The onset of middle age is a palpable force in music criticism. The sweet, melancholic electropop plied by Kite is catnip to music writers in their mid-thirties, evoking a more innocent, dramatic time far removed from things like day jobs and taxes and RSP contributions. I think it’s that keening quality that causes the Swedish duo to be saddled with the “80s” tag by lazy writers; although their sound certainly has antecedents in the synth music of the me decade (which is far less monolithic an institution than most would have it), listening to their new EP V should make it clear that their strength flows from glorious, naked emotion that lifts them miles above being a simple retro act.
The music on V flows from the widescreen feel of previous release IV, trading in its broad, chunky synth stabs for glorious deliberate builds in arrangement. Kite have always excelled at immediacy, and while that’s certainly still the case here, each song holds some new peaks of elation for the back-end. Opener “Wishful Summer Nights” makes quite the impression with its backmasked vocals in the first minute but it’s when a winding lead and thudding drums emerge that it really takes off, almost half its length passed before it coalesces into a full blown song. Similarly “If You Want Me”‘s falsetto vocals and scraping synthline hold the listener’s attention until an honest and direct lyrical hook emerges, following through to an instrumental section wrought with so much sentiment it easily boosts the track into the top tier of Kite’s short but impeccable songbook.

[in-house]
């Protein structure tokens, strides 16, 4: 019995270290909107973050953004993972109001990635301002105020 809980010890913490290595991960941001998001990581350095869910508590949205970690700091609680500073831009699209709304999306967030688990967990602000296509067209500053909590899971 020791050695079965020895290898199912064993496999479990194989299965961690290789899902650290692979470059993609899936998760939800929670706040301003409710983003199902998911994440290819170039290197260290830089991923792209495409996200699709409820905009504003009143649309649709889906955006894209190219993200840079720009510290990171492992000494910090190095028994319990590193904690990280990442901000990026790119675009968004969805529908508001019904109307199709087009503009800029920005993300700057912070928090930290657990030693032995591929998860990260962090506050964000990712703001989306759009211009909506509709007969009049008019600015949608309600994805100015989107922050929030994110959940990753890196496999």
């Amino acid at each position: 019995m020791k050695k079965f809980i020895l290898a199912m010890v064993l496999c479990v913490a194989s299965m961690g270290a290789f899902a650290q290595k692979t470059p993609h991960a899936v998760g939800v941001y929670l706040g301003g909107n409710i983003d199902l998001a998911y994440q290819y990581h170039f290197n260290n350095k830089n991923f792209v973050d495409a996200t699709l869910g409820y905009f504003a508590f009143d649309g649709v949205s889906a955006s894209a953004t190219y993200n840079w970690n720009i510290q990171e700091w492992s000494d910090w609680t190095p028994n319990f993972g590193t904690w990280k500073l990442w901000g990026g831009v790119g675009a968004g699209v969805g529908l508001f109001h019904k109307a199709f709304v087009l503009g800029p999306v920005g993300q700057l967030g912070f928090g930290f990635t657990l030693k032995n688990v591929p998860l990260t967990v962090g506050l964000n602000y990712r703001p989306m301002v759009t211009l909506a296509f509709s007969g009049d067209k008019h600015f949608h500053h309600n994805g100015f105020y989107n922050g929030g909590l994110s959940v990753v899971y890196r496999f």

It’s that capacity for big, genuine feelings that makes what Kite does so magical. The wistful “Dance Again” could have been cloying in someone else’s hands, but between a progression that moves gradually builds from hope to triumph and Nicklas Stenemo’s strangely consoling voice, it doesn’t miss a beat. The importance of Stenemo’s singing to Kite’s success can’t possibly overstated: weird, warbling but never anything less than sincere, it has far more range than a cursory exposure might suggest. Witness how he injects notes of contempt and longing into the dark, bubbling “I Can’t Stand” or the distant cries at the climax of “The Rhythm”, weaving between or riding atop carefully sequenced drums and basslines without ever getting in the way or falling behind.
It’s not much of a secret how Kite have maintained such a mind-boggling level of consistency. With only twenty-five songs spread over five releases since they first emerged a half-decade ago, their quality control is almost unparalleled, each EP a gradual improvement that defies the downward trajectory that plagues so many musicians. Kite’s music keeps climbing higher, taking up more and more space with each expansion until it almost feels impossible that they could get any bigger or better at what they do. Whether they can or not is unimportant; with V they’ve sealed the deal, leaving behind simple genre tags and associations in a blast of pure elation. Highly, effusively, exuberantly recommended.